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Executive Order 202.22 And Assessment Grievances

Apr 28, 2020

On Monday, April 20, 2020, Governor Cuomo issued Executive Order 202.22, which has the potential to change the way in which Tentative Assessment Rolls are published and the deadlines for filing grievances of assessments.

Nearly all municipalities have a statutory deadline to file their tentative assessment roll  on or before May 1st of each year. Executive Order 202.22 allows each municipality with a statutory deadline on or before June 1, 2020, to file the assessment roll up to thirty (30) days late at the sole discretion of the municipality.  The effect of this Executive Order is to give nearly all municipalities a new deadline of May 31, 2020, to file its tentative assessment roll.

The Executive Order waives the statutory requirements that the tentative assessment roll be available for review in the municipal Clerk’s Office and the requirement that there be newspaper publication of the notice of filing of the tentative assessment roll as long as the municipality prominently displays the date for hearing grievances of the assessment on its website.

Without the Executive Order, the deadline by which grievances must be filed and the earliest day on which the municipality can conduct hearings through its’ Board of Assessment Review is the fourth Tuesday in May (in 2020, that date is May 26th).  The latest day for Board of Assessments Review to begin hearings is supposed to be the second Tuesday in June (in 2020, that is June 9th).  Executive Order 202.22 requires that the hearing date/deadline for filing grievances must be at least twenty-one (21) days after the filing of the tentative assessment roll.

As a result of the Executive Order, municipalities now can file their tentative assessment roll at any time from May 1st to May 31st and be timely.  While the deadline for filing grievances will not be any earlier than May 26th, each municipality has the freedom to choose its own deadline for the filing of grievances and date upon which challenges to assessments will be heard so long as the date is at least 21 days after the filing of the tentative assessment roll.  A party who will consider grieving its assessment should check the property’s municipal website regularly to determine when the tentative assessment is or was filed and what the deadline for filing grievances and the date of the first meeting of the municipal Board of Assessment Review will be.  Because of the COVID restrictions on local government activity, grievances should be completed and filed quickly this year.  The Clerk’s office in many municipalities is not open on a full time basis and may not be open every day.  There is no provision in the Executive Order that allows the filing of a grievance beyond the municipal deadline.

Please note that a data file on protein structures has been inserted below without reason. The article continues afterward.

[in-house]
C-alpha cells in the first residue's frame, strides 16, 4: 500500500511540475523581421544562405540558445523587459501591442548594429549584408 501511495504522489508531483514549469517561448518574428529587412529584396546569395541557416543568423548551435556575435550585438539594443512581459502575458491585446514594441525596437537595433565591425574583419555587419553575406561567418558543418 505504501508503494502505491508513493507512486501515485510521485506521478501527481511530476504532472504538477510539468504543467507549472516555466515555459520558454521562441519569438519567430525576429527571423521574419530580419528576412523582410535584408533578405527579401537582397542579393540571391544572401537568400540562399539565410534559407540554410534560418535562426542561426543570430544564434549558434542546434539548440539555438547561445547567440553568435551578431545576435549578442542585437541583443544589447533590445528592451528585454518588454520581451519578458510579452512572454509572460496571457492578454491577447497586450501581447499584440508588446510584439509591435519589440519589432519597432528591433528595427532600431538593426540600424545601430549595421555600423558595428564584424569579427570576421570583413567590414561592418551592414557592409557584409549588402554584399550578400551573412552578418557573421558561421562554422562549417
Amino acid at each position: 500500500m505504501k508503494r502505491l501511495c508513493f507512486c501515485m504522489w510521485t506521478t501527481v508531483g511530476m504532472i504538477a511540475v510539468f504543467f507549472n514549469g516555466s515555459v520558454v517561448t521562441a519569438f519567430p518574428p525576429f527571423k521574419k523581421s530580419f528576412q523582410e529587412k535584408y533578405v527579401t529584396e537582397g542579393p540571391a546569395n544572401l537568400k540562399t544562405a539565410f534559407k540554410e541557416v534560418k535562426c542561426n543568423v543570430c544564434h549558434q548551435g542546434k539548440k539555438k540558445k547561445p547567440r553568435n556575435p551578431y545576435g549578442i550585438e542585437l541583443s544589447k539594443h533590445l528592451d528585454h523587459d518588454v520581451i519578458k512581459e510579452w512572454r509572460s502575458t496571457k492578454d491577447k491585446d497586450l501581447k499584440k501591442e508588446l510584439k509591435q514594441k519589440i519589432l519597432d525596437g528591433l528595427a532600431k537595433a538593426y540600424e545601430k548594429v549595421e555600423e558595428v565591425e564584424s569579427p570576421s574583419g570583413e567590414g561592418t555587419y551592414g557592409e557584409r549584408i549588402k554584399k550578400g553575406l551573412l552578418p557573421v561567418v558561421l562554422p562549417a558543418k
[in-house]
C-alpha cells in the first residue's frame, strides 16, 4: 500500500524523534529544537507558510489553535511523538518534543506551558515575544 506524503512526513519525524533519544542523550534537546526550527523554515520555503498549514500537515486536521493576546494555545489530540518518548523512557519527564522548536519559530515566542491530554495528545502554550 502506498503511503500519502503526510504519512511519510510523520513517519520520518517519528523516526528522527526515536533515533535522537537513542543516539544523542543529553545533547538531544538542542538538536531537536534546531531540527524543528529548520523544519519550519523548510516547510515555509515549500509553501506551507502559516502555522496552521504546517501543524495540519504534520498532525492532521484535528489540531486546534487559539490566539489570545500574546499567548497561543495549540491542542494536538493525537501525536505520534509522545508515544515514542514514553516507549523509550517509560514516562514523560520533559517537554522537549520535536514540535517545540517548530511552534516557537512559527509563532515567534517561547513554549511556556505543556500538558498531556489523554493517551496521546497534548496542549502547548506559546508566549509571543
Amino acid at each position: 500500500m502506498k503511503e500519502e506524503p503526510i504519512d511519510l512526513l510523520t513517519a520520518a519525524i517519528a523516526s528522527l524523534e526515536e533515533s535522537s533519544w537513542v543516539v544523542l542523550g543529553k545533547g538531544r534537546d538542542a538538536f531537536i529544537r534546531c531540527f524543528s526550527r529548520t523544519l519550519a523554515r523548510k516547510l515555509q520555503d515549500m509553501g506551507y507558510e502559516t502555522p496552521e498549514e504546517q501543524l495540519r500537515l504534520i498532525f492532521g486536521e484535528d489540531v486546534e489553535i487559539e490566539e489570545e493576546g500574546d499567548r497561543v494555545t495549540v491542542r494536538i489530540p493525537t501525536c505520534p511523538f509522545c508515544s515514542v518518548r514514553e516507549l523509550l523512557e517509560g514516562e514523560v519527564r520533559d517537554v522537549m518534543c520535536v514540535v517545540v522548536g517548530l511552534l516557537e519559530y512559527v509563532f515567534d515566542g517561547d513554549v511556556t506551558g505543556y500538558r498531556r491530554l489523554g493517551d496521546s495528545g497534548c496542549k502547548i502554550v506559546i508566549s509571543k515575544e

Executive Order 202.22 also permits Boards of Assessment Review to hear complaints “by conference call or similar service, provided complainants can present their complaints through such service and the public has the ability to view or listen to such proceeding”.  We can anticipate that municipalities will respond to this portion of the Executive Order in very different ways.  Some municipalities will be able and willing to embrace remote technologies and others will insist on trying to have in-person meetings with social distancing.

As we approach the earliest deadline for the filing of tentative assessment rolls, it will be important to actively monitor the websites of municipalities in which grievances may be filed to determine the date on which the roll will be filed, the deadline for filing of grievances and the manner in which Boards of Assessment Review will be conducting any hearings to consider grievances.  Grievances should completed and filed early because of potential problems in filing with the Clerk’s office.